Yesterday he laid 'in state'
at the Law School that Bears his name.
Richardson's legacy huge
Courtesy of The Honolulu Staradvertiser
POSTED: 01:30 a.m. HST, Jun 23, 2010
The most towering figure in Hawaii's legal system in the past century, William S. Richardson put into law the principle that the islands are unique in historically requiring that natural resources be shared by the general public. As the state's chief justice, Richardson assured broad basic rights exceeding those of other states. He died Monday at the age of 90.
"The western concept of exclusivity is not universally applicable in Hawaii," Richardson wrote in one of the powerful opinions during his 16 years as head of the state Supreme Court.
The vision emerged from a part-Hawaiian who rose from a meager upbringing to political activism and a legal career that stands alone in achievement in Hawaii. Earning his law degree from the University of Cincinnati in 1943, Richardson was an Army Air Corps platoon leader in World War II. After the war, he served as chairman of the emerging Democratic Party from 1956 to 1962 and was elected lieutenant governor under his good friend, John Burns, in 1962. Burns appointed him chief justice in 1966.
Soon after Richardson became the state's top judge, the state Supreme Court ruled that the owner of a small piece of land had the right to use "an ancient Hawaiian right of way" across a neighbor's land to reach his own.
In 1968, the Richardson court guaranteed the general public access to beaches, ending restrictions by hotels and shoreline homeowners. In a dispute between two plantations for rights to stream water, the court's priority was to protect the rights to downstream rice patches and taro patches, finding that the state held sovereign rights to the stream, consistent with Hawaiian tradition.
Richardson worked to convince the Legislature to authorize the opening of the University of Hawaii law school in 1973, which he regarded as a prime accomplishment. The former Palama lad who once worked as a newsboy and pineapple hand surely saw the value of nurturing homegrown minds and talent to inform decision-making. Indeed, his landmark rulings were the embodiment of his own experiences and inequities that were righted.
Richardson retired from the bench in 1982, at which point the law school was deservedly named the William S. Richardson School of Law. He maintained an office in the law school, where he encouraged and gave advice to students and faculty.
After stepping down from the Supreme Court, Richardson was selected as a trustee of the Bishop Estate, now Kamehameha Schools, by his former colleagues on the Supreme Court -- a controversial system that has since been correctly ended. He completed his service as trustee in 1992.
Richardson's presence will remain through the strong rulings made by his Supreme Court to provide freedom of access to land and water in the islands, for his devotion toward improving the lives of ordinary people through the rule of law. For those who knew him personally, he will be remembered for the humility and dignity embodied in such an extraordinary person. More HERE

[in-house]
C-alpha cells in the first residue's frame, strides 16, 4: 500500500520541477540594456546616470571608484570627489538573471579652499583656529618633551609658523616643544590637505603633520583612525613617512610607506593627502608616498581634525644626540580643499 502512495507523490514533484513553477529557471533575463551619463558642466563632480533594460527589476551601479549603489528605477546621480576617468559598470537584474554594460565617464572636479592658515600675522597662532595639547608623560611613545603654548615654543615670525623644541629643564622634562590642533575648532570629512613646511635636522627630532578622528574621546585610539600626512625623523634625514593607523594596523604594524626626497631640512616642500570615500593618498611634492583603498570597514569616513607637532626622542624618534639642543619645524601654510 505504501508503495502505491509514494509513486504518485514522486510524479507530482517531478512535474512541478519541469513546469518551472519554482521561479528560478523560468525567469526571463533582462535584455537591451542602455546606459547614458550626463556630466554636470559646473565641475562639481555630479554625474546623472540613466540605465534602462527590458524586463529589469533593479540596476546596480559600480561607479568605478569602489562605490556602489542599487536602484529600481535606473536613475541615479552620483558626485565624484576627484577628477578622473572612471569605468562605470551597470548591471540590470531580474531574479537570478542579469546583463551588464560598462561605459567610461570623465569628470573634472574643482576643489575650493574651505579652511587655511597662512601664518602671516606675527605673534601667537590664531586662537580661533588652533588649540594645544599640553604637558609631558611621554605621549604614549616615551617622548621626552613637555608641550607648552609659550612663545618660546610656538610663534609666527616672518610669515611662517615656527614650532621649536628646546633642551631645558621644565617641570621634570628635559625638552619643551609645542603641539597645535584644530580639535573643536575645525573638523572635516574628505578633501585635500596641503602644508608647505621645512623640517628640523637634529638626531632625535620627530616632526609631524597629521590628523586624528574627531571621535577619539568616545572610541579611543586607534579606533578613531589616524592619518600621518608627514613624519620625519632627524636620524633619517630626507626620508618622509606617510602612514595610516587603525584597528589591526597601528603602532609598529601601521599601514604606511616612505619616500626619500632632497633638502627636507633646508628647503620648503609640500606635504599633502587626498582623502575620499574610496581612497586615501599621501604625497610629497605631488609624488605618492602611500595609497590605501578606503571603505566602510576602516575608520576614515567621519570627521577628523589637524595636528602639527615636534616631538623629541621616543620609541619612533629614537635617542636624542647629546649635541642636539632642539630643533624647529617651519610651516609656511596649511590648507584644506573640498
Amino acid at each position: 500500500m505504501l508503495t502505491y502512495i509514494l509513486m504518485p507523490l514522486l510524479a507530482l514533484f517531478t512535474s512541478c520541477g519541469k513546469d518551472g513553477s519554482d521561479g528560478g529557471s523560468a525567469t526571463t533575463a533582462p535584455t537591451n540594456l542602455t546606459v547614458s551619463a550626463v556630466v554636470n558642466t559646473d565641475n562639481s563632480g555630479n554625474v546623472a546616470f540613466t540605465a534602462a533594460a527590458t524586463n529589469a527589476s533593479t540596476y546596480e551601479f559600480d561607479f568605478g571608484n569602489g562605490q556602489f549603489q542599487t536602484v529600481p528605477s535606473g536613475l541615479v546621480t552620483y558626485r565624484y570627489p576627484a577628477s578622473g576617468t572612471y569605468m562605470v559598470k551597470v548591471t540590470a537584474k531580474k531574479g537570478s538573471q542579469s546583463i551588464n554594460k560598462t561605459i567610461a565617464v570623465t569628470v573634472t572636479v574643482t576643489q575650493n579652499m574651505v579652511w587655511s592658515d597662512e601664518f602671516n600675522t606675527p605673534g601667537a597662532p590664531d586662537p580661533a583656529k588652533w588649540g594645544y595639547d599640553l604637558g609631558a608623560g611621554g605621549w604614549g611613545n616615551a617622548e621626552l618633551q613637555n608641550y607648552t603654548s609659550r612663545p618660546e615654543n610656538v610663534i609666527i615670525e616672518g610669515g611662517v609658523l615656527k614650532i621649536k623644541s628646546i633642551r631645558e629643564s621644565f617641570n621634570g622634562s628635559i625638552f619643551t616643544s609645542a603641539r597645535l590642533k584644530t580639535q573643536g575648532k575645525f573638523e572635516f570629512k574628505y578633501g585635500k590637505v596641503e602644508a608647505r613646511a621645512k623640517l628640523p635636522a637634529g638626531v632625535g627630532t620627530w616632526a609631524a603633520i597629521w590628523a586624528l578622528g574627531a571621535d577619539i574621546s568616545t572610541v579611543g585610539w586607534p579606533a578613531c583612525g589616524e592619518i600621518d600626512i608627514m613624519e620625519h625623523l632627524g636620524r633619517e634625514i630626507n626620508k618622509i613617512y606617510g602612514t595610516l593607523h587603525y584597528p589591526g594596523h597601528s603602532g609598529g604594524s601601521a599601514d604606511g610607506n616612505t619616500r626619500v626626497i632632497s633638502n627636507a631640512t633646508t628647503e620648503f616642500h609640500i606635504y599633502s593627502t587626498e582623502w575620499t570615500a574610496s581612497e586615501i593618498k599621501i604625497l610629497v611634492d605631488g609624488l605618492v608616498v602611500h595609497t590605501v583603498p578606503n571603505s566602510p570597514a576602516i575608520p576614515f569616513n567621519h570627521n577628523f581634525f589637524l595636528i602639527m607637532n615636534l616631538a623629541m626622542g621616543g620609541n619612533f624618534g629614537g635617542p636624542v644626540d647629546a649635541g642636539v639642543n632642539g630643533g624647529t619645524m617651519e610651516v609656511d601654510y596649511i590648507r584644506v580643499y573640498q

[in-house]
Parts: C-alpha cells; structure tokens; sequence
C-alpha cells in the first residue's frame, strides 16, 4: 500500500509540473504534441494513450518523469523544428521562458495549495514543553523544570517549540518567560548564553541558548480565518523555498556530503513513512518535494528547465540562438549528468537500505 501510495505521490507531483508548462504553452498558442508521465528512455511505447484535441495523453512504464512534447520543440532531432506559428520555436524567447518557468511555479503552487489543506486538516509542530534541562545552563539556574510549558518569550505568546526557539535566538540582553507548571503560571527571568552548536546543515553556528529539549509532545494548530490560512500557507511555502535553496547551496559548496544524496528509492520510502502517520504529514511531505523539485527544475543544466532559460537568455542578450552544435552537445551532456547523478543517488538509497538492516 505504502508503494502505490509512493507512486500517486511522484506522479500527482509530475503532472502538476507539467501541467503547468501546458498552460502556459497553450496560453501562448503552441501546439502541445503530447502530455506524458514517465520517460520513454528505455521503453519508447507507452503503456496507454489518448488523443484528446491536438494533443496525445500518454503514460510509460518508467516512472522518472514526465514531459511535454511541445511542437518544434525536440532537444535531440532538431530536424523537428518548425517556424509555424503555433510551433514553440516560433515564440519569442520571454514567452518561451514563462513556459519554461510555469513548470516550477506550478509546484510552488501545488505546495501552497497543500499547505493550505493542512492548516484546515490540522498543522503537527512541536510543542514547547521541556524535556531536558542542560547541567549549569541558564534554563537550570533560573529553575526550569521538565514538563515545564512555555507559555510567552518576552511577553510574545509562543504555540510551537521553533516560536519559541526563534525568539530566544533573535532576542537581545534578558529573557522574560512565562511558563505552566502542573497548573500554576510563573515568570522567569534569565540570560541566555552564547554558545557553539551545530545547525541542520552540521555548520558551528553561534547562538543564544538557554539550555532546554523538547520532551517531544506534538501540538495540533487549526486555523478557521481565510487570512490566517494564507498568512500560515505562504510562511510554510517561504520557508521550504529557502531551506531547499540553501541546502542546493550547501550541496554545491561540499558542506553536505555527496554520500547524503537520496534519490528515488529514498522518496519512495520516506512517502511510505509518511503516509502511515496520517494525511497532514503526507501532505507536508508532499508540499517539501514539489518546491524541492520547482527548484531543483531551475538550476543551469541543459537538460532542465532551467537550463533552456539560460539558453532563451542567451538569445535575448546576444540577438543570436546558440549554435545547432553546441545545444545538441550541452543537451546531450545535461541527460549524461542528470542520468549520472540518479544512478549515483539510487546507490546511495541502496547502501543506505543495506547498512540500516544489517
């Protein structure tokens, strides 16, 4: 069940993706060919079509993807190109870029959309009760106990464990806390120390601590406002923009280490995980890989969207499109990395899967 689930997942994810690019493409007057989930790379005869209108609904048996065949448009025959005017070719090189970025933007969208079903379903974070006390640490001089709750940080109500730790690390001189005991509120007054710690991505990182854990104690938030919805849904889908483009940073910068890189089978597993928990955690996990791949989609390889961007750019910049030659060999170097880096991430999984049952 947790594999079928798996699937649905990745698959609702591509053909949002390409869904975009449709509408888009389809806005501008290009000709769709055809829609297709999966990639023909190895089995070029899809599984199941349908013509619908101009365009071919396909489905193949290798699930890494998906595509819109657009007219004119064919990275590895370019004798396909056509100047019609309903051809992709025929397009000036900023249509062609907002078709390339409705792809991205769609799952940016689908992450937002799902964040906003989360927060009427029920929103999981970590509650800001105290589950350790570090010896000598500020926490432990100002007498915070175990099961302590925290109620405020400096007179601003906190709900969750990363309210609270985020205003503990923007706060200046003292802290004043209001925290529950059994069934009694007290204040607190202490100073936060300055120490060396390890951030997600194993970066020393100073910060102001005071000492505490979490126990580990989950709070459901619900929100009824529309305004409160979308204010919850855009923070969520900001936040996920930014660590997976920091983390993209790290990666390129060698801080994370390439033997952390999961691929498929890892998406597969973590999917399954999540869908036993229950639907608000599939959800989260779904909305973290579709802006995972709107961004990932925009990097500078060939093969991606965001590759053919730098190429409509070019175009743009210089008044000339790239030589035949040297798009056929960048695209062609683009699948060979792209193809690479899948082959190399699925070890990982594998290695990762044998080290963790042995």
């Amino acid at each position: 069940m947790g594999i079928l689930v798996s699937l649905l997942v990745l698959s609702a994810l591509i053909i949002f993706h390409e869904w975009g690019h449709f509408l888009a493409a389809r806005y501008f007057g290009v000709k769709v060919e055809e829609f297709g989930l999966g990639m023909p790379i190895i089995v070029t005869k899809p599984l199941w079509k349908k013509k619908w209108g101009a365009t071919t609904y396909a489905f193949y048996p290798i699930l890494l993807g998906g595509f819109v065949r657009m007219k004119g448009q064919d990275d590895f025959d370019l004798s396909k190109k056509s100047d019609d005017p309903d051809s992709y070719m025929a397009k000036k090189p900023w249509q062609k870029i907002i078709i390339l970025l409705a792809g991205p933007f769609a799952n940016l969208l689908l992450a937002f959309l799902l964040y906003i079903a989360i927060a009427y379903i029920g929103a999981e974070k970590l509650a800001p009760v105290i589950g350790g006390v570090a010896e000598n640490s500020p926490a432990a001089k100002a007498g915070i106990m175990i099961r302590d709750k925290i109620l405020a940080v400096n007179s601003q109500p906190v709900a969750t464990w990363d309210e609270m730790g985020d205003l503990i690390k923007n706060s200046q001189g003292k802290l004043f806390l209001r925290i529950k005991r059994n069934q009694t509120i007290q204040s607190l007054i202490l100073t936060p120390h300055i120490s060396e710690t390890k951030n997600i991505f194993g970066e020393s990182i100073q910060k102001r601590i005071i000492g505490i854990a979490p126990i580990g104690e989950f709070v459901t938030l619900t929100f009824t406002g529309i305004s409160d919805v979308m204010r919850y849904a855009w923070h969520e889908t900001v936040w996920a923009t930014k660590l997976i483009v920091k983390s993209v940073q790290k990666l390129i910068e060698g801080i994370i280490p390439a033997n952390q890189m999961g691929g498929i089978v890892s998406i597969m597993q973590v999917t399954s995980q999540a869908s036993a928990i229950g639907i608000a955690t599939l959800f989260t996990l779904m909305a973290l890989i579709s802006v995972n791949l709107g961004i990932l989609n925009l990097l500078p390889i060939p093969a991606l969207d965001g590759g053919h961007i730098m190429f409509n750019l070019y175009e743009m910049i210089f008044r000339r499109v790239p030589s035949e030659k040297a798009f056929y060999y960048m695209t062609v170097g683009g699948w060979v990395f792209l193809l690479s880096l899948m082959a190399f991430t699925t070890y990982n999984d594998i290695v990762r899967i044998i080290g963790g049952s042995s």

Richardson and Burns were a trailblazing team
POSTED: 01:30 a.m. HST, Jun 23, 2010
Before Butch Cassidy and the Sundance Kid, the movie, the great team was Jack Burns and Bill Richardson. The pair guided Hawaii's Democrats into power 56 years ago.
Burns went on to be governor and Richardson the state Supreme Court's most illustrious chief justice.
It was Burns, first as a Honolulu police captain and then civil defense coordinator, who along with the ILWU helped form the political alliance of AJA and Filipino workers who would knit together the big Democratic wins.
Obviously, the overwhelming numbers had been staring the GOP in the face, but the Republicans chose to look the other way.
"We knew it was coming sooner or later. ... All of a sudden, everyone wanted to run and seemed to win," said Richardson in his 1990 oral history.
Richardson died Monday at 90, leaving a legacy as a political leader, lieutenant governor, Hawaii chief justice and Bishop Estate trustee. Much has been said about his landmark rulings to protect the state's Hawaiian values, but Richardson was also there at the creation of the modern Democratic Party in Hawaii.
The first time Richardson met Burns was in 1948 on Bethel Street. Richardson recalled greeting Burns, who encouraged the nickname "Stoneface," but Burns continued across the street.
"He walked right by me and I said to myself, 'Well, brother, that's the last time I'm going to say hello to you,'" Richardson said.
Burns turned around, saying, "Mr. Richardson, can I talk to you?"
The conversation was the beginning of their friendship.
In 1962, Burns was governor, Richardson lieutenant governor and they formed such a partnership that Richardson could say, "I knew exactly what he thought." When Burns left town, Richardson would work out of the governor's office and even borrow the governor's glasses.
"I'd finish what he had, sign whatever papers he had, finish whatever jobs. I knew the things that were to be done that he didn't have a chance to complete," Richardson said.
Burns went on to split up the partnership by nominating Richardson to the court, but on that first long election night in 1962 it was pure victory.
Richardson said his son, Billy, told him before going to sleep: "Dad, you tell me if you win, and if you don't, that's OK."
When Richardson woke his young son to say, "Billy, we won," his son asked, "What was the score, Dad?"
The Democrats are still keeping score, and in Hawaii, they are still winning.
Richard Borreca writes on politics every week. Reach him at email@example.com.